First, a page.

You need to ask yourself why you need to work in C++.  C++ as a development language is used for very specific reasons(performance is the chief one).  Use the right language for the job, don't try to shoehorn in one language or another simply because you know the language or you want to learn a different one.

    I would not say C++ is a encountering any sort of renaissance.  It's more that, despite the last decade or so of VB, C# and Java, where at many points in the past it's been popular to state "C++ is dead", C++ is very much alive and well.  There simply is no language out there that will replace C++ for certain applications or pieces of certain applications. Microsoft recognizes this fact and thus is smart in ensuring that C++ continues to be a first class citizen in the suite of Windows development tools.

    I will say that to know C++(eh, rather master it), in addition to C#, will open up many more opportunities for you in your career.  There is a much smaller pool of C++ experts out there.  And in the recent past C++ has been dropped as a requirement for graduation by many CS university programs, further constraining the supply of good C++ programmers. 

  • Cream​Filling512

    Also C++11 is yet another beast.  I'm pretty good with C++, although a bit rusty, but C++11 brings new keywords, syntax, operators, features and it's like a whole new language.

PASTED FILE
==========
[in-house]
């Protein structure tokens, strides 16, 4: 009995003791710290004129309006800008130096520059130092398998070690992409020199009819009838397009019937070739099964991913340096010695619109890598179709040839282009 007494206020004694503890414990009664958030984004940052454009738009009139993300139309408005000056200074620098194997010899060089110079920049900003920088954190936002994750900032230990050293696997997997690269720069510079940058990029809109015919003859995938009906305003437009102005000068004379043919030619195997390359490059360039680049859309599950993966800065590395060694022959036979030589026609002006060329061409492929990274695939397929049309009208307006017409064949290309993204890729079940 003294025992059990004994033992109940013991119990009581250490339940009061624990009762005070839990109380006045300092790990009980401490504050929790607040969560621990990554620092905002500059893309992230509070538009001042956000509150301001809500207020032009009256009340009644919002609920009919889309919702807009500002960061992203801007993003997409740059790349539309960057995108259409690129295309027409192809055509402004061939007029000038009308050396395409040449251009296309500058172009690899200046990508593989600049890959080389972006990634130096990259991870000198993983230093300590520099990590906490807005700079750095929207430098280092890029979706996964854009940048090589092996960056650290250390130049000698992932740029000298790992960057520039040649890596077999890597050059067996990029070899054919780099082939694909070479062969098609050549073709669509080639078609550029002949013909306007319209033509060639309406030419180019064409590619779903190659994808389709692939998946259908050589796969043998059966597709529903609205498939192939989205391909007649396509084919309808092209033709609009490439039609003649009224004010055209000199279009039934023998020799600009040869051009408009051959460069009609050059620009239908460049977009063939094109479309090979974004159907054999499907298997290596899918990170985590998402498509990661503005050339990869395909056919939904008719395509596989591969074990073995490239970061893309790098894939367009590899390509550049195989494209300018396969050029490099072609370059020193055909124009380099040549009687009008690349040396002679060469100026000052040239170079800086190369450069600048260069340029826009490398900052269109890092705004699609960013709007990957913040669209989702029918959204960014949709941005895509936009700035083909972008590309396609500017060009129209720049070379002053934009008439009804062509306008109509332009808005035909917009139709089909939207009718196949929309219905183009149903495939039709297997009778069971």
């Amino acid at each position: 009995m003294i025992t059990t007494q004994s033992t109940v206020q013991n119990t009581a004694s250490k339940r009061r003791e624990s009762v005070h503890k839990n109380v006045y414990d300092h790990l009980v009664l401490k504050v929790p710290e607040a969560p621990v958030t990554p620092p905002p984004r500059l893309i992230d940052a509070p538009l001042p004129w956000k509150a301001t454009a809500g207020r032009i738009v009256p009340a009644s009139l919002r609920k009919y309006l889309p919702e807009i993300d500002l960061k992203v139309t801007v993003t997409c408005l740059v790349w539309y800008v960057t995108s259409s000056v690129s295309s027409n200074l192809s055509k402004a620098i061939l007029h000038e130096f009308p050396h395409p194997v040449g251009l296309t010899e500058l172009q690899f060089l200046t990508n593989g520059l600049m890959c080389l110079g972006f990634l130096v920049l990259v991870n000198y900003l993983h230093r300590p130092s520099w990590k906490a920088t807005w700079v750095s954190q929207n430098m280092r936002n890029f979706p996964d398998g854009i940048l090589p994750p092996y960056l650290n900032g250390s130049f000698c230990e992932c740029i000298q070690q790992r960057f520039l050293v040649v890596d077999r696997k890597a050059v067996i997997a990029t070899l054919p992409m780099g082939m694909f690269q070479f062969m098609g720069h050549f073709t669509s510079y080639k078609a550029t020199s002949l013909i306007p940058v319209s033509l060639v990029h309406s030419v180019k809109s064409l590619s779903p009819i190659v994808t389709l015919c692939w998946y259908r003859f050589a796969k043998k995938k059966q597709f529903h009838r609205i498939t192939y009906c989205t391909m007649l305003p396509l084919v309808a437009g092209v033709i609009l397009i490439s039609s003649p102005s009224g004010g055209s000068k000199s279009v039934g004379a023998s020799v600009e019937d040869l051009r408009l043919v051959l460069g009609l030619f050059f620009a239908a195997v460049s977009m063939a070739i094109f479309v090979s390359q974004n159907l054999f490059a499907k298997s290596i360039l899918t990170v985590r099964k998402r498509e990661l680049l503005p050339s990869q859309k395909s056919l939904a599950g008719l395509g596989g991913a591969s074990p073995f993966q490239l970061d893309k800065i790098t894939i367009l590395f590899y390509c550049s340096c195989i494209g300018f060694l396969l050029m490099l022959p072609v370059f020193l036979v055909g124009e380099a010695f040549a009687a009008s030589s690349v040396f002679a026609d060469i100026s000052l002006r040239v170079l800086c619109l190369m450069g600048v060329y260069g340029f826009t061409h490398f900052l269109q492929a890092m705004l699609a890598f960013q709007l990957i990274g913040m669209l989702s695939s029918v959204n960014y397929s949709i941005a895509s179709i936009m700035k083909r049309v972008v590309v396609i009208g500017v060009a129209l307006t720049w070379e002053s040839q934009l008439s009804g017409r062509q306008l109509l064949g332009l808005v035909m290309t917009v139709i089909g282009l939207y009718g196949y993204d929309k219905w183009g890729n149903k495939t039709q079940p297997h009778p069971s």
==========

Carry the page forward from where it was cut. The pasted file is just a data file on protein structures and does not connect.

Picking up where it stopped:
• figuerres

    It's Funny to me ...   way back when I learned C and Assembler and Basic and Pascal and COBOL

    then Perl and other stuff  

    I saw the early C++ and i *NEVER* cared for it.

    I loved C

    later I saw C# and it was like "Wow this rocks!"

    to this day I have the same feel, C is good and C# is good but to me C++ is a mess.

  • Frank Hileman

    You only have to look at the size of Stroustrup's "C++ Programming Language" to realize how complex it is.

    The biggest turn-off for me is debugging heap or stack corruption.

  • W3bbo

    ,Frank Hileman wrote

    You only have to look at the size of Stroustrup's "C++ Programming Language" to realize how complex it is.

    The biggest turn-off for me is debugging heap or stack corruption.

    So long as you don't do anything silly with pointers, you should be okay...right? Big Smile